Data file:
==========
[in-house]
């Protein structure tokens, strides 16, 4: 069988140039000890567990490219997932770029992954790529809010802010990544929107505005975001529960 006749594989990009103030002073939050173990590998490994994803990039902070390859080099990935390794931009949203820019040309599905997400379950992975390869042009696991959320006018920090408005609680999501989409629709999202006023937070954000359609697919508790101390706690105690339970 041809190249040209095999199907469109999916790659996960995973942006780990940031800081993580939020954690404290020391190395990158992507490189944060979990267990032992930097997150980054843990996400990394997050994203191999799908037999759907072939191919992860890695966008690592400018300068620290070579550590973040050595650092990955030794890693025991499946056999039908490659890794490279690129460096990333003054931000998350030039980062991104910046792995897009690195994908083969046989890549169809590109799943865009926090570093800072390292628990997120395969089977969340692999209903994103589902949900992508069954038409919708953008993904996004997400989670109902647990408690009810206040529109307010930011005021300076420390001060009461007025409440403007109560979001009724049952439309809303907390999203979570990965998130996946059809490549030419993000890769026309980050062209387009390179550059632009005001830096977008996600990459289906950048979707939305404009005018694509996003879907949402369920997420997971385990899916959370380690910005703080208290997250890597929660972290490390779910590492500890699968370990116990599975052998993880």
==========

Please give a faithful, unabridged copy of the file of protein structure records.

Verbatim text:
[in-house]
């Protein structure tokens, strides 16, 4: 069988140039000890567990490219997932770029992954790529809010802010990544929107505005975001529960 006749594989990009103030002073939050173990590998490994994803990039902070390859080099990935390794931009949203820019040309599905997400379950992975390869042009696991959320006018920090408005609680999501989409629709999202006023937070954000359609697919508790101390706690105690339970 041809190249040209095999199907469109999916790659996960995973942006780990940031800081993580939020954690404290020391190395990158992507490189944060979990267990032992930097997150980054843990996400990394997050994203191999799908037999759907072939191919992860890695966008690592400018300068620290070579550590973040050595650092990955030794890693025991499946056999039908490659890794490279690129460096990333003054931000998350030039980062991104910046792995897009690195994908083969046989890549169809590109799943865009926090570093800072390292628990997120395969089977969340692999209903994103589902949900992508069954038409919708953008993904996004997400989670109902647990408690009810206040529109307010930011005021300076420390001060009461007025409440403007109560979001009724049952439309809303907390999203979570990965998130996946059809490549030419993000890769026309980050062209387009390179550059632009005001830096977008996600990459289906950048979707939305404009005018694509996003879907949402369920997420997971385990899916959370380690910005703080208290997250890597929660972290490390779910590492500890699968370990116990599975052998993880």